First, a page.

Meantime, I am trapped in this flawed system trying to navigate between Scylla and Charybdis. If I’m not out by the end of the month, come in to rescue me.

—Decidedly not a fan.

Justice or nonsense?

Why should justice be the foundation of a society, and why not something else, say, honour or valour or wealth? What do we mean when we say justice? Do you mean the same thing as me? Dating myself to be sure, but would a Klingon from the Star Trek universe share your definition? So what is justice anyway?

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‘Justice is the constant and perpetual will to render to every man his due. Jurisprudence is the knowledge of divine and human affairs and knowledge of what is just and what is unjust’, or so writes Justinian in Institutes 1.1 in 533 CE.

“Iustitia est constans et perpetua voluntas ius suum cuique tribuens.  Iuris prudentia est divinarum atque humanarum rerum notitia, iusti atque iniusti scientia.”

This is Justinian’s answer to the question: What is justice? In his Philosophy and Real Politics, Geuss relates that ‘justice is the constant and unflagging will to render to each person what is due to him’ (or perhaps ‘what he’s entitled to’), and therein lies the rub: what exactly is one entitled to?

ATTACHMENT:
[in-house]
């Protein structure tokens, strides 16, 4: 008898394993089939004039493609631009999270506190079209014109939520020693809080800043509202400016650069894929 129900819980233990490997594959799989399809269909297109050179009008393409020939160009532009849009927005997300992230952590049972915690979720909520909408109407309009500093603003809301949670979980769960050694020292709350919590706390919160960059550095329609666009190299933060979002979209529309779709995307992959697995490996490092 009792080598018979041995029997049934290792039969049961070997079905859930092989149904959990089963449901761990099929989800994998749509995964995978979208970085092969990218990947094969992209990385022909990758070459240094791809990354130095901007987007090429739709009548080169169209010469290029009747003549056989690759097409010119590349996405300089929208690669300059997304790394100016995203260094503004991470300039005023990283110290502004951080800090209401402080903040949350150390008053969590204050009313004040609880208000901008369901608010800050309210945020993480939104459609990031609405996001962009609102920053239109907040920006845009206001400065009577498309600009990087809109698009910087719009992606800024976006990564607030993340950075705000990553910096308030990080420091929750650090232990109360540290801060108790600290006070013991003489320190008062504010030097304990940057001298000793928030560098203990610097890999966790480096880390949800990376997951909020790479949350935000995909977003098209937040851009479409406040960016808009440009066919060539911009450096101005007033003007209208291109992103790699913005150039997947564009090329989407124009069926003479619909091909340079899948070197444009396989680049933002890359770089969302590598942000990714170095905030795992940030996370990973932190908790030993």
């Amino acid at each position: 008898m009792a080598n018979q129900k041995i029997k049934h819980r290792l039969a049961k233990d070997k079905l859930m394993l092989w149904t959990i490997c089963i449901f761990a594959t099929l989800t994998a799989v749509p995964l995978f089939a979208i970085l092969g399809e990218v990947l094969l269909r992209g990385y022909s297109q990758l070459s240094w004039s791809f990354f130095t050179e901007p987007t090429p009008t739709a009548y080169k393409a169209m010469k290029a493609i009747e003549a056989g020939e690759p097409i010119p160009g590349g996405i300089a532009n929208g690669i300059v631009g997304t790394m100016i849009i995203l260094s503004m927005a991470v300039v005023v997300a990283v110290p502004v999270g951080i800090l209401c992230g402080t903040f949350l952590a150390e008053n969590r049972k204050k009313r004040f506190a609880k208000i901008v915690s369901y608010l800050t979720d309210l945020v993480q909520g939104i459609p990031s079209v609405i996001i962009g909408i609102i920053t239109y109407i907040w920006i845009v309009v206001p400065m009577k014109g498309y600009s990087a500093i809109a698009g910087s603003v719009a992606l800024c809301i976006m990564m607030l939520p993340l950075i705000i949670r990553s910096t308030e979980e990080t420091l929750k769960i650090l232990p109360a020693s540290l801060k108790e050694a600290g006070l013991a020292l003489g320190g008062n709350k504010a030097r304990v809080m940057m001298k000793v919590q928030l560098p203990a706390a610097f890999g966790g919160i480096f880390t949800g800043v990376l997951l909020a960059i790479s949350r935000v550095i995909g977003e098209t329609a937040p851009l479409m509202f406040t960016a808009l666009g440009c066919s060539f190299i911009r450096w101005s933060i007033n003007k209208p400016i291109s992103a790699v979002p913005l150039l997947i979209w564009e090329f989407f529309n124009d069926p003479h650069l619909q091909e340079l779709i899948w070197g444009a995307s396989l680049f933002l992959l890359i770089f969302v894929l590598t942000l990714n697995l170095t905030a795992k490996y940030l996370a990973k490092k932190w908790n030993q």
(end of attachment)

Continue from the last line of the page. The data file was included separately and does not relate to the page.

Geuss goes on to point out that entitlement was contingent to one’s place in society. Citizens were entitled to some things, resident aliens another, and slaves, pretty much nothing at all. In fact, giving a slave more than s/he was entitled to would be considered unjust, as it would be considered to be undeserved. As Geuss writes, ‘that to treat a slave as if he or she had any entitlements would be a gross violation of the basic principles of justice’. Of course, you are thinking, post-Enlightenment ‘all men are created equal’, or so the saying goes.

US-Camp_x-ray_detainees-Guantanamo-Bay-Jan-11-2002-Phot-Shane-T-McCoy-US-Navy-Creative-Commons-513x239[1]In practice, it’s been easy to sidestep the application of justice by redefining a certain group to be outside of some protected group. During the illegal aggression by the United States against Middle Eastern countries that resulted in extraordinary rendition of civilians spirited off to Guantánamo Bay, Cuba, off the coast of the United States and outside of their jurisdiction, their acting regime declared that the detainees were not people, strictly speaking, and as such were not subject to the protections afforded to people, therefore they had no access to justice.

“Justice is the first virtue of social institutions, as truth is of systems of thought.”
— John Rawls, A Theory of Justice

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Hermione’s Time Turner

The ancient Greeks had a different idea of justice, so perhaps we just need to break out our trusty time turner to see what Aristotle had to say about it.

Here Aristotle rather equates the notion of justice to that of equality, but that begs the question: what equality? as we understand that equality comes in a variety of colours, so I won’t belabour the point any further here.

Instead of asking about justice, why don’t we focus on the root of the word, just? This yields the following definition: